The Weather Network / MétéoMédia

It’s hard to blog when you’ve started a new job. Actually, consistent blogging is challenging, period. But enough excuses.

The Weather Network (MétéoMédia in Québec), where I started last month, has done something smart with its marketing communications department. It has linked PR, marketing, research and social together to engage and inform the millions of people who connect with this popular brand.

Canadians like talking about the rain, snow and temperatures, as you’ll see in our very active Facebook communities here and here. People also like our:

And then there`s our regional and national television broadcasts, examples of mainstream media`s continued dominance over digital. Social media is increasingly important but TV still attracts much of our attention and delivers big impressions, unique users, referrals, activation and growth. The metrics are clear and the opportunity is great to do interesting work at this media company.

As my learning curve levels out, I plan to post here more frequently.

Newspapers: Still Popular

I’m one of the more than 14.7 million Canadians reading newspapers. Many of whom likely didn’t know that the newspaper industry is thriving.

Prior to seeing this Toronto Star story about this surprisingly robust medium, I thought I might be out of touch and wasting time on broadsheets visa vis digital information sources. You see, I enjoy the feel of daily papers and I think there’s a physiological advantage to reading hard copy. I process the offline info differently; I might even retain it better.

That said, I of course get most of my news digitally and have learned to efficiently (mostly) embrace the rich, fragmented, hyperlinked reality of social media. There are, after all, many credible, purely digital news sources, some of them led by talented ex-journalists, who will ensure that online media continues to grow.

However, old media will also continue to thrive because newspapers have far more trained journalists skilled at researching and writing interesting stories. These writers and their papers are trusted. Also, many of these old media companies are effectively embracing the new. The result: even if people aren’t reading offline, they’re paying attention online.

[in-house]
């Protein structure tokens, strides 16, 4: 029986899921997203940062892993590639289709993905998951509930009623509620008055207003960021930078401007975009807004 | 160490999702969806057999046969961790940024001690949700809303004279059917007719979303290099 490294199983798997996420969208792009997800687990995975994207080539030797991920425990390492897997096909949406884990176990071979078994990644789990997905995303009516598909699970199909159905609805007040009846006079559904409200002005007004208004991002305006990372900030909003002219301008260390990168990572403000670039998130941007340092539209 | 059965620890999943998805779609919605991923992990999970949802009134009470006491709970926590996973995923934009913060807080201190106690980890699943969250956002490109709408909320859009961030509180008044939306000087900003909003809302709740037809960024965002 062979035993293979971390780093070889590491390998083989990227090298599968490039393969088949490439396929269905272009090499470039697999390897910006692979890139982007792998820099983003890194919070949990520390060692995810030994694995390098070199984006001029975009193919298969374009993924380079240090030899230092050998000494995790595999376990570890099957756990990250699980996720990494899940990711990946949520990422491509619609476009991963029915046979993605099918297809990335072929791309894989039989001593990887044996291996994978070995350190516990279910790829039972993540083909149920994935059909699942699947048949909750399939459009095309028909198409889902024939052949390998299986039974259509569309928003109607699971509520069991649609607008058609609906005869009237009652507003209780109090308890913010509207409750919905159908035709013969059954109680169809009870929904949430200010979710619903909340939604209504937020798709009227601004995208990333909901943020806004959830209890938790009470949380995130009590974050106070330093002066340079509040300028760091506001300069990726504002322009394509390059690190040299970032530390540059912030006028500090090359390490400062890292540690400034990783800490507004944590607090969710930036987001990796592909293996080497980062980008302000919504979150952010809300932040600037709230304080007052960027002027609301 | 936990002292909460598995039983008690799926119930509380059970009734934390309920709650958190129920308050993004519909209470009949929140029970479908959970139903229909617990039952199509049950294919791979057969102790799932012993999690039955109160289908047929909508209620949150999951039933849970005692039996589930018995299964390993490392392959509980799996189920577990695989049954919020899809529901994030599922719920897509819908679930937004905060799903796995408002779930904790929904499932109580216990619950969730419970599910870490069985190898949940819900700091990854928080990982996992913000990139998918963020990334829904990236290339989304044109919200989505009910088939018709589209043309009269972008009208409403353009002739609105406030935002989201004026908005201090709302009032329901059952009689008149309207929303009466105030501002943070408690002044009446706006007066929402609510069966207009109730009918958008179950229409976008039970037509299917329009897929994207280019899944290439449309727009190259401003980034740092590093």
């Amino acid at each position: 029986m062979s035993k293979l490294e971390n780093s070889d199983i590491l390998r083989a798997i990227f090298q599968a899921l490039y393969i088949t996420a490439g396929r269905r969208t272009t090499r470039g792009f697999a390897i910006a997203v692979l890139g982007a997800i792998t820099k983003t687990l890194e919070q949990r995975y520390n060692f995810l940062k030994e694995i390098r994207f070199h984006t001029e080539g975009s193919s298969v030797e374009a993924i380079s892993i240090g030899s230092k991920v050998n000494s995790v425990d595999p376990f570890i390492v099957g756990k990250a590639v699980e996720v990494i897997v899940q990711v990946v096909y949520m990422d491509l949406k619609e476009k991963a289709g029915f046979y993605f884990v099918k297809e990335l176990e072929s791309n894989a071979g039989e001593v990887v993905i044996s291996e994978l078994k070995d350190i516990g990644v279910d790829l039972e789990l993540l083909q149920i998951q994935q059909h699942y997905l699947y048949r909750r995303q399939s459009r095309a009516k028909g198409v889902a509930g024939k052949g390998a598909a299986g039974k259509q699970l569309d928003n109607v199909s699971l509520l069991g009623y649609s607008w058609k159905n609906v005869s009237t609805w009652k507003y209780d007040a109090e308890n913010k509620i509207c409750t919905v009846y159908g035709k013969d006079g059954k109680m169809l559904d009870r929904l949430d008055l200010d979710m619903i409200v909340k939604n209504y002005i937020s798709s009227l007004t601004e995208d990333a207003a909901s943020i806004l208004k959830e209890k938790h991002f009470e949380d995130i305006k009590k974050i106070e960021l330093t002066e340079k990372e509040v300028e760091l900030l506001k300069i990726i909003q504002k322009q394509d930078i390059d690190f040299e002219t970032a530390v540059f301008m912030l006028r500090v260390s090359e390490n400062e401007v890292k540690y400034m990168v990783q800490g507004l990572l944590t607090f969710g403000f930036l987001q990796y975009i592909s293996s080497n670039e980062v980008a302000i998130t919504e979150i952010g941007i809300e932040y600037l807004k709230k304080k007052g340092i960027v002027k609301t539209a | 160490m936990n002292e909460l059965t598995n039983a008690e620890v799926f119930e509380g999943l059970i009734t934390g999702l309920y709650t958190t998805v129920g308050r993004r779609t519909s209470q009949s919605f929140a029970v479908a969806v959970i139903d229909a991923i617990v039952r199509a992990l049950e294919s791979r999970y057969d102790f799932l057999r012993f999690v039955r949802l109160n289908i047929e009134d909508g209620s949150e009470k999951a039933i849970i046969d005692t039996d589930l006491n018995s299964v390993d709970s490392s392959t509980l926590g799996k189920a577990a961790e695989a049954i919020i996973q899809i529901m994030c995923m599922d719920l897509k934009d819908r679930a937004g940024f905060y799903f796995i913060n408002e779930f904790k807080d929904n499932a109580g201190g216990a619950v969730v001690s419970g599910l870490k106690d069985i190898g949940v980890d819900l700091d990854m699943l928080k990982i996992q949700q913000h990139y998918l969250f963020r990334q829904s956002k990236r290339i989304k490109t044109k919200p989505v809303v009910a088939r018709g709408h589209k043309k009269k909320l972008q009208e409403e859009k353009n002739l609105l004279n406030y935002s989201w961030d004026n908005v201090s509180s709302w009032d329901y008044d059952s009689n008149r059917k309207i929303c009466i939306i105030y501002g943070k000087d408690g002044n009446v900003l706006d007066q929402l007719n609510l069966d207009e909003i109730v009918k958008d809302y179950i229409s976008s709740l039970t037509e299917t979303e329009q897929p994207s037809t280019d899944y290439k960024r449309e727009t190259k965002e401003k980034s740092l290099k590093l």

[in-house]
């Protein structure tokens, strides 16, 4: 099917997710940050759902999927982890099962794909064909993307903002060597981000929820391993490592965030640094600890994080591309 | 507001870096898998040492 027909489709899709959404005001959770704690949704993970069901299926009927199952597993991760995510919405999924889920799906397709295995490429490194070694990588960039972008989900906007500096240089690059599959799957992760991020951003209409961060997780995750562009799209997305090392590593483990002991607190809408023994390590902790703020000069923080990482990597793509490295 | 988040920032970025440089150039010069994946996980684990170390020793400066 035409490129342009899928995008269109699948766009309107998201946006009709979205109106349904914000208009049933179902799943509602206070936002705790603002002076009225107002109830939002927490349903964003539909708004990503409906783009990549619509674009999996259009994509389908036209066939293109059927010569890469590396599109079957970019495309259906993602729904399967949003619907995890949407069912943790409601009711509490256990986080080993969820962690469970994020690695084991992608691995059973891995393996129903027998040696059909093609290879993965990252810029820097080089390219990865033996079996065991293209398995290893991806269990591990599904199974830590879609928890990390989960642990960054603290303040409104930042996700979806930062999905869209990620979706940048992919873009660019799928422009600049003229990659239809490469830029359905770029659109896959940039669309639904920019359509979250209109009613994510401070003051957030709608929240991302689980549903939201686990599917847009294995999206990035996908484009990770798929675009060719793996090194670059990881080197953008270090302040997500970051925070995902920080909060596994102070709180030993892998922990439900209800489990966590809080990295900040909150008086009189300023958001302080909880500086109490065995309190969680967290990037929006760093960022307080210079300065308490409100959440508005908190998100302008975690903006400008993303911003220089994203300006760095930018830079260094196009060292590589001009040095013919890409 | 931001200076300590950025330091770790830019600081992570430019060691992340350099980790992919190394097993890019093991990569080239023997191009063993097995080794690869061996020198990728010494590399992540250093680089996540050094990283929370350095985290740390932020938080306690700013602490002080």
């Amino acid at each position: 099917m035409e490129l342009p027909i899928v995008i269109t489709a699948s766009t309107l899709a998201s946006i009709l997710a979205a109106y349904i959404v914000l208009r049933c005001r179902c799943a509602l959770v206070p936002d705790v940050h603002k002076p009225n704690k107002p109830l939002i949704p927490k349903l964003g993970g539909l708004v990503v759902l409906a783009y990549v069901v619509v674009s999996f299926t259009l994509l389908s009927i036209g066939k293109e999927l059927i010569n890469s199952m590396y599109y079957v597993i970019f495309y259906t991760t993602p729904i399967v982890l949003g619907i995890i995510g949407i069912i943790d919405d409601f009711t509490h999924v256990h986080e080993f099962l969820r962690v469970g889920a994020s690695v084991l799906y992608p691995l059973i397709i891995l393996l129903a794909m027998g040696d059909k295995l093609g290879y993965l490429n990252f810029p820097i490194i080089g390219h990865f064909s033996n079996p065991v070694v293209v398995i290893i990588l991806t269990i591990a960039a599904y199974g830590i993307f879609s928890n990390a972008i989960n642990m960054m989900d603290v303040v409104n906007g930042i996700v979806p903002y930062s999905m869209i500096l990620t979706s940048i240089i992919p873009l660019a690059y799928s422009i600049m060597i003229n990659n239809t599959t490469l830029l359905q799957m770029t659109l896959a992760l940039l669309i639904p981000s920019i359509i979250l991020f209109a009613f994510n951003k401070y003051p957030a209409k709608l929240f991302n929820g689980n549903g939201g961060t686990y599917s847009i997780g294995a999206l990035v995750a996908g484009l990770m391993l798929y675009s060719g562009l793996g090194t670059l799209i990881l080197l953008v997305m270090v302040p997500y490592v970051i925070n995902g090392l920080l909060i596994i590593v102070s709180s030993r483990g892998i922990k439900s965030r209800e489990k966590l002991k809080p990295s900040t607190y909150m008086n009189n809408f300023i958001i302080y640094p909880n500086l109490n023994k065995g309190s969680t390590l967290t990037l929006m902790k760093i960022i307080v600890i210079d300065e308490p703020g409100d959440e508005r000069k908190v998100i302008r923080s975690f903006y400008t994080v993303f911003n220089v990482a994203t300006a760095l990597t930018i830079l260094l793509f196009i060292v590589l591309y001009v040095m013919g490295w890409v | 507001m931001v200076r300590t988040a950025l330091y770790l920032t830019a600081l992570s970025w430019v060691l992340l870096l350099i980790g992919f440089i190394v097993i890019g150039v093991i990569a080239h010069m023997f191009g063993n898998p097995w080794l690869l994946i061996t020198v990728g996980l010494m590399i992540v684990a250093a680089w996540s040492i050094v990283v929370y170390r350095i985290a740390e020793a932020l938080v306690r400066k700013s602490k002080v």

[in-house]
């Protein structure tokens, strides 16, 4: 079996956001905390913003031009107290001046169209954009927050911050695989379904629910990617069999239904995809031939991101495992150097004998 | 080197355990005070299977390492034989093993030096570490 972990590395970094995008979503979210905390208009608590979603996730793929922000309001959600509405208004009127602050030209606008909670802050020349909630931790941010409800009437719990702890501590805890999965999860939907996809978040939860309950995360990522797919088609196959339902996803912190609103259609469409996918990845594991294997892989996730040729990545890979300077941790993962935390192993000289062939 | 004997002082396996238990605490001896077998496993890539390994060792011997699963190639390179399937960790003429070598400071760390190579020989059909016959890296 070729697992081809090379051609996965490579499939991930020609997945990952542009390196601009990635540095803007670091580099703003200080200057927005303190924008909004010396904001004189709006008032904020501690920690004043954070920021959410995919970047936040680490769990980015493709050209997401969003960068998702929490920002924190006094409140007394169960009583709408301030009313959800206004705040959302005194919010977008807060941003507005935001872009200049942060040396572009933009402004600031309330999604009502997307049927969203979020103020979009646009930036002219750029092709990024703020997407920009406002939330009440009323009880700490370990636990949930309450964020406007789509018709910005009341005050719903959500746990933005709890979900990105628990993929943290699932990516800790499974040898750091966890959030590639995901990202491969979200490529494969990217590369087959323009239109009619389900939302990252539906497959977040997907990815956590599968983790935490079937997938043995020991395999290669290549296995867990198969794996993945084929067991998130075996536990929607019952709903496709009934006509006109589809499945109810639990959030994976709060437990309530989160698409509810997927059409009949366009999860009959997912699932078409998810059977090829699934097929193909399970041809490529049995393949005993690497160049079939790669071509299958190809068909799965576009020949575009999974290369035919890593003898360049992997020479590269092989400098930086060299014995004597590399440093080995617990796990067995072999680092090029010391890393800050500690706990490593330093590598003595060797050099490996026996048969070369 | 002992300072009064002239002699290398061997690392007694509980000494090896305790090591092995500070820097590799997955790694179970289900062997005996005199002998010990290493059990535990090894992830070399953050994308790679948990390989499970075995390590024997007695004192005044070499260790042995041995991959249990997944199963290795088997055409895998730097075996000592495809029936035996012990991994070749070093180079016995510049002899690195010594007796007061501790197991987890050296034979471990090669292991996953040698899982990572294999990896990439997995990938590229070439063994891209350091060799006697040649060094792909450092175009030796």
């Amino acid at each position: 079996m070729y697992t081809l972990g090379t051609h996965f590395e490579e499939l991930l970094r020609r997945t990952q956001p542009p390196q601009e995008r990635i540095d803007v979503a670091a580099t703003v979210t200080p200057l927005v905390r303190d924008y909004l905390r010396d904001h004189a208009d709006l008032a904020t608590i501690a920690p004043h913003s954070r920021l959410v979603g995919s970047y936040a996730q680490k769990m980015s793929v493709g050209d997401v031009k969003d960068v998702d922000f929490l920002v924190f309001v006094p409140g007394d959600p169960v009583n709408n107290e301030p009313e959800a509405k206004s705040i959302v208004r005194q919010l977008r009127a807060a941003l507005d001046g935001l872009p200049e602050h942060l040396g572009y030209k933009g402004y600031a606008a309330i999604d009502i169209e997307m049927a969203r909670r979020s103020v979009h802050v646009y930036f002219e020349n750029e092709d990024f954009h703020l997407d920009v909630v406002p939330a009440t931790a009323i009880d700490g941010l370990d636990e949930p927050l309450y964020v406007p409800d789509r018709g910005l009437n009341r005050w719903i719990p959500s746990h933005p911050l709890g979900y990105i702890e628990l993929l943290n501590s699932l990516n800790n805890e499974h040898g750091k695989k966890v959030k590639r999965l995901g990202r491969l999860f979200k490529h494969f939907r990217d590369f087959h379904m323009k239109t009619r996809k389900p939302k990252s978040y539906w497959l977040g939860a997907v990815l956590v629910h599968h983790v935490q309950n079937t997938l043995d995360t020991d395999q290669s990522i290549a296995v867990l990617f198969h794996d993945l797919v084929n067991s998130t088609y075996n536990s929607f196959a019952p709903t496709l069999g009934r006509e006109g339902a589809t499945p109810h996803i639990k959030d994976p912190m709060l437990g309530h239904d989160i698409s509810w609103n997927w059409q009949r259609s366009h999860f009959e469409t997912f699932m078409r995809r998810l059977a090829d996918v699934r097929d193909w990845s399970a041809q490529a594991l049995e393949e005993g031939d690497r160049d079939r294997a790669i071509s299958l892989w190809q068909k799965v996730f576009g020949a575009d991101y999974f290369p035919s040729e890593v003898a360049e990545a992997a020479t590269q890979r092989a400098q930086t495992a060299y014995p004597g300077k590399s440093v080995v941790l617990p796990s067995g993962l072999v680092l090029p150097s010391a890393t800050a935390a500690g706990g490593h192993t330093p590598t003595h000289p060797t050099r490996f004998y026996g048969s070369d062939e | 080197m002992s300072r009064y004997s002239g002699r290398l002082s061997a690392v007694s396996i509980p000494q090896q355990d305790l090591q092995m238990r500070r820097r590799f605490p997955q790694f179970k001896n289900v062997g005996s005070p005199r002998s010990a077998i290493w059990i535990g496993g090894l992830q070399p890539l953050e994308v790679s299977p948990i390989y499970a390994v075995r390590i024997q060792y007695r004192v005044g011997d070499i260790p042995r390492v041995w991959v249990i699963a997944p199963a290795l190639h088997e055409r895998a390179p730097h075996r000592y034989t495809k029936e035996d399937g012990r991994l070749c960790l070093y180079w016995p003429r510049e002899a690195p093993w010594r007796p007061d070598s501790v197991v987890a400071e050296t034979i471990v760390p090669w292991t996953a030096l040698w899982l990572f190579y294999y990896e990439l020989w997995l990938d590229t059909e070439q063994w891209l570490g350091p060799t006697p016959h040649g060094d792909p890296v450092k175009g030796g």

At least that’s what I read on a website.

PodCamp Toronto

I enjoyed a great Saturday mingling with and learning from the smart and interesting group of people at PodCamp Toronto. PodCamp Toronto 2010 is a free unconference bringing together professionals and hobbyists to explore the cutting edge of new and social media.

The MakerCulture DIY experiment with open journalism is an intriguing project creating content and community through collaboration and dialogue. Wayne MacPhail, who presented with Western student Curtis File, feels that traditional news media aren’t capable of open journalism.

Agreed, old media gatekeepers are still figuring out social media and the blurry line separating authors and audience.

Next on my agenda was Communications in the New Social Media Ecosystem presented by Dave Fleet. Dave simplified his complex ecosystem deep-dive which he first posted in January. His integration message – owned, earned and unearned media working together – is of particular interest to me in light of my new job (I’ll post about this soon.)

Dave mentioned that Molson is doing a good job with the social media marketing ecosystem. Why? Molson has invested three years into SM, generates good content, responds well to feedback and senior leadership gets it. Partial proof of success:  paid media, earned media and owned media all support each other and deliver results such as thousands of community followers and loads of earned media coverage.

The hit of the day for me was The Social Web, Crisis, Response and Reputation Rejuvenation in the Automotive Industry delivered by GM’s  Chris Barger. He shared the trials, tribulations and successes of the beleaguered car company’s ongoing SM program to manage last year’s bankruptcy filing.

Highlights included the 25 to 75 ratio of talking to listening, respectively; community comes first; demonstrate change; small gestures will resonate; let advocates advocate; embrace key influencers; and reputation rejuvenation needs to be sustained. It’s always interesting hearing case studies about crisis management; Chris’ candid insights added to the compelling content.

Thanks to all the PodCamp organizers and sponsors for assembling a strong group of presenters. It’s always fun connecting with smart, talented people.